Being buried among family is a universal desire, but it is also increasingly difficult in an age of global mobility and mass migration. “I started thinking about what happens when you die in a country that’s not your own,” says Osman Balkan, GR’16, a political science doctoral candidate. “This seemed like a good way to get at larger questions affecting immigrants.”
His recent study, “Between Civil Society and the State: Bureaucratic Competence and Cultural Mediation Among Muslim Undertakers in Berlin,” helps illuminate the challenges facing Muslim immigrants to Europe and their integration into that society. The article was published in the Journal of Intercultural Studies last April.
Over the course of a four-month period between 2013 and 2014, Balkan shadowed several Muslim undertakers and conducted 40 interviews with Turkish and Kurdish families, cemetery personnel, religious leaders, government officials, and health-care professionals, among others.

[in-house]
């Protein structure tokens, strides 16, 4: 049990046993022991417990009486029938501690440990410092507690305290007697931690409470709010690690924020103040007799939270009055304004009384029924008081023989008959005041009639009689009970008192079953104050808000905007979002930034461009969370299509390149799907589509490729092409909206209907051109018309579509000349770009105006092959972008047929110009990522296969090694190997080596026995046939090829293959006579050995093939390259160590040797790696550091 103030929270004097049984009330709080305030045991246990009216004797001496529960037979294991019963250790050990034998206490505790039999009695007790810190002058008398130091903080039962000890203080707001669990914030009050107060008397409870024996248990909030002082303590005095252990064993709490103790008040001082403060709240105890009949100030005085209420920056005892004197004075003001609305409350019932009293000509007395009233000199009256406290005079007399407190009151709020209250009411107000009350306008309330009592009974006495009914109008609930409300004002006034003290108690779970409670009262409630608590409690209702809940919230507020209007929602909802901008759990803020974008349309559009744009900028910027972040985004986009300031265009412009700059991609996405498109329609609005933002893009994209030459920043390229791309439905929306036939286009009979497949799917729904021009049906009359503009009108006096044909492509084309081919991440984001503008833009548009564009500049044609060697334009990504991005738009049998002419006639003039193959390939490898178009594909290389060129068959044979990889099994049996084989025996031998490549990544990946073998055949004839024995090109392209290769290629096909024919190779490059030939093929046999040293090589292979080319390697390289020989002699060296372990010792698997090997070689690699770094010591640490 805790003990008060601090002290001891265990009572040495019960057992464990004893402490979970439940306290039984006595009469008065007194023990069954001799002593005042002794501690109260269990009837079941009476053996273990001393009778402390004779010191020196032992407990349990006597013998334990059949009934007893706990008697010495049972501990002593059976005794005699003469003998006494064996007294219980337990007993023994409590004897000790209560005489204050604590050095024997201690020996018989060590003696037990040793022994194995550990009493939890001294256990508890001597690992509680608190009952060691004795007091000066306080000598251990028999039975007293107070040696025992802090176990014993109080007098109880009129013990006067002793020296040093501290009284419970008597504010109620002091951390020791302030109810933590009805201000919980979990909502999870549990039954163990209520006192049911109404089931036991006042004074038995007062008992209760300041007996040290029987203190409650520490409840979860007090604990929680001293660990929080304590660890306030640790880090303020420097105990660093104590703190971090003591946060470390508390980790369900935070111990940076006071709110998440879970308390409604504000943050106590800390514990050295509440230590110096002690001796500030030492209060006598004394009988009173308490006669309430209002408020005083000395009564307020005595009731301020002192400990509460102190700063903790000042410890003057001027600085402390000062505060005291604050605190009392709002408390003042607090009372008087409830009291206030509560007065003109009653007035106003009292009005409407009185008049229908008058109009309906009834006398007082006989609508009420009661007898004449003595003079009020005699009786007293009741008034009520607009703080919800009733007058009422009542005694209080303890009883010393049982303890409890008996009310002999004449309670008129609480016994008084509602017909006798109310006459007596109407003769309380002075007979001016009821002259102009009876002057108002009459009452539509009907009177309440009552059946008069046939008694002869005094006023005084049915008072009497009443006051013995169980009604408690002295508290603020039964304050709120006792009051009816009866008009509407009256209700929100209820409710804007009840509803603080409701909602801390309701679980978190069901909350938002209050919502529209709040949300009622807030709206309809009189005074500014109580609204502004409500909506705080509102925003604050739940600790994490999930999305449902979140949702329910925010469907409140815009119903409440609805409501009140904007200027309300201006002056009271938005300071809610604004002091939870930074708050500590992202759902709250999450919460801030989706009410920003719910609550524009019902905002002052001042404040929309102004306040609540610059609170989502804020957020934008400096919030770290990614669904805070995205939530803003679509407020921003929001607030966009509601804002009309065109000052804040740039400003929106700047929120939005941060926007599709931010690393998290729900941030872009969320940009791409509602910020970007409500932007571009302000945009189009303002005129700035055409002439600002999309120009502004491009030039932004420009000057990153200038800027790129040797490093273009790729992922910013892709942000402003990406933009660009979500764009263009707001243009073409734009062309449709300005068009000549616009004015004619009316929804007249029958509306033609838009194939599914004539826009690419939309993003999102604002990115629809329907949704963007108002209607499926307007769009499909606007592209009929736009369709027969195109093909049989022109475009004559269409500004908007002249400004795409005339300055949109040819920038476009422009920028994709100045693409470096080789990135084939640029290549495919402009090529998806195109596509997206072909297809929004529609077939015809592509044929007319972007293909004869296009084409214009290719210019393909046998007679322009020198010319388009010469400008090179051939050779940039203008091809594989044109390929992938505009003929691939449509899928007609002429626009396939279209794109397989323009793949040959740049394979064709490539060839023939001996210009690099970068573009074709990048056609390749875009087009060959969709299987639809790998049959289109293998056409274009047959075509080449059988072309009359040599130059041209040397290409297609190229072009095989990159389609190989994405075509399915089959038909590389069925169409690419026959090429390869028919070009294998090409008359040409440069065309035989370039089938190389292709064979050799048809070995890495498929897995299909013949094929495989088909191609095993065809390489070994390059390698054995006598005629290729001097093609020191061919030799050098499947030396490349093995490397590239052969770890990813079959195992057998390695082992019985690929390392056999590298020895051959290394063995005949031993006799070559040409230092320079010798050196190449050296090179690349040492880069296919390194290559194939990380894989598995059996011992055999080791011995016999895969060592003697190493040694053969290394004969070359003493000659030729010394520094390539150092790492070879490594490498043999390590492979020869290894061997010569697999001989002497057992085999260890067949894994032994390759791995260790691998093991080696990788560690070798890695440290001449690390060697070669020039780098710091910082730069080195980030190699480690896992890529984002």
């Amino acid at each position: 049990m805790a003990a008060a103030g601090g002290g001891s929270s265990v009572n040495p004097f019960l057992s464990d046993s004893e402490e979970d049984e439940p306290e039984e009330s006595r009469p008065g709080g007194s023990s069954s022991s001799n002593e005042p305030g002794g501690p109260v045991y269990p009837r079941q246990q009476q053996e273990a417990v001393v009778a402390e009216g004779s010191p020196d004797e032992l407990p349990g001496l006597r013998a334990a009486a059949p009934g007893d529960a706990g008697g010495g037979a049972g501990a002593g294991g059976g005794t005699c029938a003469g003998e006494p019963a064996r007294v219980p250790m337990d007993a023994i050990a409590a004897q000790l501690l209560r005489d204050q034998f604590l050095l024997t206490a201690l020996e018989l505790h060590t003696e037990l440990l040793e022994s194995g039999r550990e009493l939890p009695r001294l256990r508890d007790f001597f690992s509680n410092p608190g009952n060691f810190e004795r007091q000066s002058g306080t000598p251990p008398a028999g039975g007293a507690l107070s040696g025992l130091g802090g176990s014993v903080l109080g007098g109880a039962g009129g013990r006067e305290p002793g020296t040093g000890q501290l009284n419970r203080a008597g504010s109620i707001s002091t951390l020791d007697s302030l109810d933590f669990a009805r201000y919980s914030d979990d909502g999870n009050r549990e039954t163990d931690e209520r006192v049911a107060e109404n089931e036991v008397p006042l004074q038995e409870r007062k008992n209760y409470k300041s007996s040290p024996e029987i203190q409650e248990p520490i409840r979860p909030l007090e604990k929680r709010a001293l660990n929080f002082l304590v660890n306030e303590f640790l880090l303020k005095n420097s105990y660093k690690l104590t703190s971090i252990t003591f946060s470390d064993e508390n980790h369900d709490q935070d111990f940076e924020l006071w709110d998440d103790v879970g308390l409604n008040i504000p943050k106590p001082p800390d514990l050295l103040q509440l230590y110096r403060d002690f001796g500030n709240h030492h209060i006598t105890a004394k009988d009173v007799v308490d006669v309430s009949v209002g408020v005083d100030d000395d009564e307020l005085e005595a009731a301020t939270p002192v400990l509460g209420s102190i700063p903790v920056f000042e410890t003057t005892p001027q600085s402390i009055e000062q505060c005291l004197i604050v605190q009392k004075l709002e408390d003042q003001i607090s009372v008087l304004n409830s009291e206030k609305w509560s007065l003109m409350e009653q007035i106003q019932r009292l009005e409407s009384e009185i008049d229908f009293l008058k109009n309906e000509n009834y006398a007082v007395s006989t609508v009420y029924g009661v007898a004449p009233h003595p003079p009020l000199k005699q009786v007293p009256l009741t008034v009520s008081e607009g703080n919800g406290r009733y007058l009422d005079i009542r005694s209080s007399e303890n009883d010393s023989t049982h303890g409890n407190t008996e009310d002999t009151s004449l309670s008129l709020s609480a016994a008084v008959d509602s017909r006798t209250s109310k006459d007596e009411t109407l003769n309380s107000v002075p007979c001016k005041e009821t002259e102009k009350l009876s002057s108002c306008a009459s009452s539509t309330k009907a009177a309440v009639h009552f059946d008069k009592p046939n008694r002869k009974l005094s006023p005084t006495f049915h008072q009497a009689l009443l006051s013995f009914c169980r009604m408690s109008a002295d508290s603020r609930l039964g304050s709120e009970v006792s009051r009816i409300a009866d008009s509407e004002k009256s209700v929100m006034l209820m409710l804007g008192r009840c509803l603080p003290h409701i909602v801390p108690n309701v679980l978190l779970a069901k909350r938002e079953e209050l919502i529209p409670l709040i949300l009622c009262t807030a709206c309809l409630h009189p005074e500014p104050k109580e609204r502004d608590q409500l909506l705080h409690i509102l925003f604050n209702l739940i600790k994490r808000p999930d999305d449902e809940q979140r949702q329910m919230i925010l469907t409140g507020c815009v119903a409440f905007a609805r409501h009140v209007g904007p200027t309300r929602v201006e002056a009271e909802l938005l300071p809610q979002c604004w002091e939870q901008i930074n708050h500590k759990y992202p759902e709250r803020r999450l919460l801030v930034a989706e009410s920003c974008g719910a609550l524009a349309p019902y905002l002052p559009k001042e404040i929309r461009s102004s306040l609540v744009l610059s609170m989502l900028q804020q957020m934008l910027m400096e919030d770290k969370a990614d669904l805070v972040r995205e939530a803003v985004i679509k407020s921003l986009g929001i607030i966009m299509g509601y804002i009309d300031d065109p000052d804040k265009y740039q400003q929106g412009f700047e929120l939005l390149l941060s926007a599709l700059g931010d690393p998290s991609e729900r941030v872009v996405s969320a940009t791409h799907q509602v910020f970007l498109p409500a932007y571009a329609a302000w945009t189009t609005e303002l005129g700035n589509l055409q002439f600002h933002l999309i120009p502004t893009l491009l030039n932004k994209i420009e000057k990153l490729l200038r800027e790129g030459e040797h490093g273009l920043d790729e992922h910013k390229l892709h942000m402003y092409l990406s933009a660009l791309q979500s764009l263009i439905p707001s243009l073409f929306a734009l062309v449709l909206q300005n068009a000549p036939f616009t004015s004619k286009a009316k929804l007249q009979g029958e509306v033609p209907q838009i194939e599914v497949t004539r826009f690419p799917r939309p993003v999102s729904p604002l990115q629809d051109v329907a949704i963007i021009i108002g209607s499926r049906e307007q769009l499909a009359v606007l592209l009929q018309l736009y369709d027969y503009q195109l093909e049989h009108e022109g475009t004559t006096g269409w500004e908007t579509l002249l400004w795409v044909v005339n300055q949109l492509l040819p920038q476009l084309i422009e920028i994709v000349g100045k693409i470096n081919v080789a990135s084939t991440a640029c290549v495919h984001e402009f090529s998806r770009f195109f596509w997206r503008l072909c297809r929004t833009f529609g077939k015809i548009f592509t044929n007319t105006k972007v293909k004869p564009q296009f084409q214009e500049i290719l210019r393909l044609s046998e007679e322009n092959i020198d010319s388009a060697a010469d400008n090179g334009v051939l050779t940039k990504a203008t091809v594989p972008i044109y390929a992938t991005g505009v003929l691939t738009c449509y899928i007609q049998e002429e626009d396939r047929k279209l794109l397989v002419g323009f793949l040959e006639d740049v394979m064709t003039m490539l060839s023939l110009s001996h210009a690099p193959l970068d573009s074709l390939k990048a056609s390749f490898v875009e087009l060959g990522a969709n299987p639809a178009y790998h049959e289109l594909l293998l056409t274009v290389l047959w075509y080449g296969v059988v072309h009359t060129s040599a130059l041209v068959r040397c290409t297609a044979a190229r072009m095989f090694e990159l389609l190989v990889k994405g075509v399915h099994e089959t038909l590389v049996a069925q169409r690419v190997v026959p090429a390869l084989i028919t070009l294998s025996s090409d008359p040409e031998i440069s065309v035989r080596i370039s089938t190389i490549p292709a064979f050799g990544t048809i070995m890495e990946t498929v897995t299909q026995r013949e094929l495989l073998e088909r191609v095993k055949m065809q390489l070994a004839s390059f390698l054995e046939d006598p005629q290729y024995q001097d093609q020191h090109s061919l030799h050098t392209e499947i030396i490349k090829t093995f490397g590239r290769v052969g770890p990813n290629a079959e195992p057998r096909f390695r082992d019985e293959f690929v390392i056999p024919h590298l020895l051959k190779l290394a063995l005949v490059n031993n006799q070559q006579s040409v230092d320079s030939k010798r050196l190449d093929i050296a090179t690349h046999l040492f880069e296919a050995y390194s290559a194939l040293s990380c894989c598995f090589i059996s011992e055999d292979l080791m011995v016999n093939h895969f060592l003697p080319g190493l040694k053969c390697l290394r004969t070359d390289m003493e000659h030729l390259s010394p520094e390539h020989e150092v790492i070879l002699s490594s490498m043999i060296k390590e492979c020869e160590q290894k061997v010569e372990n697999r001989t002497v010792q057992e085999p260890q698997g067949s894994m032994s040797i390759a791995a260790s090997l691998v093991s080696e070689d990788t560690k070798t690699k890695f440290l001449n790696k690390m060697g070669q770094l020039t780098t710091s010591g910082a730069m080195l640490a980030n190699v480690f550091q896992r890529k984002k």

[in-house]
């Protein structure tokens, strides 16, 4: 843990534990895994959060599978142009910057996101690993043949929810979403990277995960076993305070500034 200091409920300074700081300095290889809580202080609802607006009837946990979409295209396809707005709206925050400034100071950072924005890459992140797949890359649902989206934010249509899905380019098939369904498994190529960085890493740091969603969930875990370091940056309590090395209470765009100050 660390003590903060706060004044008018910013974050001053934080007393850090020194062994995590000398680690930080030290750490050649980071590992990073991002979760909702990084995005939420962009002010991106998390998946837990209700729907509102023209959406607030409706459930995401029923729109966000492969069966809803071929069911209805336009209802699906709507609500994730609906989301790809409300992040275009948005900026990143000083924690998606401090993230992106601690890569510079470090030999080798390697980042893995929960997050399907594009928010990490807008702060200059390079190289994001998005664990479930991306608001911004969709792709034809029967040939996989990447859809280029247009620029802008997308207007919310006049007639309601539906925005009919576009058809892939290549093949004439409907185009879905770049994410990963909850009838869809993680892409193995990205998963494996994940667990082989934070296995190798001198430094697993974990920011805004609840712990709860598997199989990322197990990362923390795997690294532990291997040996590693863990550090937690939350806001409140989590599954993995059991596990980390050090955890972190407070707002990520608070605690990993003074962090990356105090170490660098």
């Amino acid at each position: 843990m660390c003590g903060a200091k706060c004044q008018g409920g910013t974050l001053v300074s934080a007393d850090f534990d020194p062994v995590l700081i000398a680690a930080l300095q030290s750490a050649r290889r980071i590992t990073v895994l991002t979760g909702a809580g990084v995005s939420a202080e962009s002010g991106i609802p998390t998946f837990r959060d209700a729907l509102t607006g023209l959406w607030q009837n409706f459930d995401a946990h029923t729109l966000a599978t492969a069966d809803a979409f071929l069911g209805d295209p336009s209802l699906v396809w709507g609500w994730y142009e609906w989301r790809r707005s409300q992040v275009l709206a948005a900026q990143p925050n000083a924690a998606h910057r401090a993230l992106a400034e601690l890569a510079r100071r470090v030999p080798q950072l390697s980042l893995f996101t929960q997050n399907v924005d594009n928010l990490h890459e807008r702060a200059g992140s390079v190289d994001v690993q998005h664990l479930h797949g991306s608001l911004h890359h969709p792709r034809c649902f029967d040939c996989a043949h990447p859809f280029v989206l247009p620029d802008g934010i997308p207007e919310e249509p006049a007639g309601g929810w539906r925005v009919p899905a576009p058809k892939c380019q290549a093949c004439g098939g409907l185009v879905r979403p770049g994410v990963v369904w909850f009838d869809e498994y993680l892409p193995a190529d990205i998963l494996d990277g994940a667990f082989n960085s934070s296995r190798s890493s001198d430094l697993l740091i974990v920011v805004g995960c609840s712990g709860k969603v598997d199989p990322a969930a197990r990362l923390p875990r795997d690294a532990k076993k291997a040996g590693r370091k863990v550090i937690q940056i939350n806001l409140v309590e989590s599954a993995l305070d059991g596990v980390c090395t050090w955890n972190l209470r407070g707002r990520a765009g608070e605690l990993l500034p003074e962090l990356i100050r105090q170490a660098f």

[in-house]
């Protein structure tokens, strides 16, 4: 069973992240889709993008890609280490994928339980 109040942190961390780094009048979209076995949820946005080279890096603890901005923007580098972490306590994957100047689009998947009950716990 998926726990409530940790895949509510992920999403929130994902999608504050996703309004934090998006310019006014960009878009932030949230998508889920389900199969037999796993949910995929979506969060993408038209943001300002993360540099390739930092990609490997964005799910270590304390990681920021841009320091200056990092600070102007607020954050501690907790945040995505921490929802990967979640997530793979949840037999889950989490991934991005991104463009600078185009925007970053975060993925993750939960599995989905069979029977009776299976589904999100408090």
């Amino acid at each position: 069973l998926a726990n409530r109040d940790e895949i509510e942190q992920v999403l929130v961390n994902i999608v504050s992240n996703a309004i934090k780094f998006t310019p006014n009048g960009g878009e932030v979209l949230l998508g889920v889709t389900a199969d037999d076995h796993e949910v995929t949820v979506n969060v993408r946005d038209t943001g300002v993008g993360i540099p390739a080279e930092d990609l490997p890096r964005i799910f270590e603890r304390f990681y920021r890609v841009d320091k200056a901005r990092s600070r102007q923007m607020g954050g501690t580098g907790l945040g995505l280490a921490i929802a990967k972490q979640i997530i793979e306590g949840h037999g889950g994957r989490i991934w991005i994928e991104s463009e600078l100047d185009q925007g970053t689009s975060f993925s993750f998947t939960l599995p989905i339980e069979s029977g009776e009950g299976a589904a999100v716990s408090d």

One particular hurdle these immigrants face is the wait time between death and burial, Balkan explains. Another cultural conflict is that many districts in Germany mandate coffins for burial and Muslims are traditionally buried in a shroud only.
His research helps illuminate the importance of establishing communication channels between the state and the Muslims who have been streaming into Europe, fleeing war-torn regions in the Middle East. Faced with this new population, leaders will have to update old policies and create new ones.
“On a practical level you have to figure how and where to bury a body,” says Balkan. “But on a deeper level you ask yourselves as a people, ‘Who are we? Where is home?’”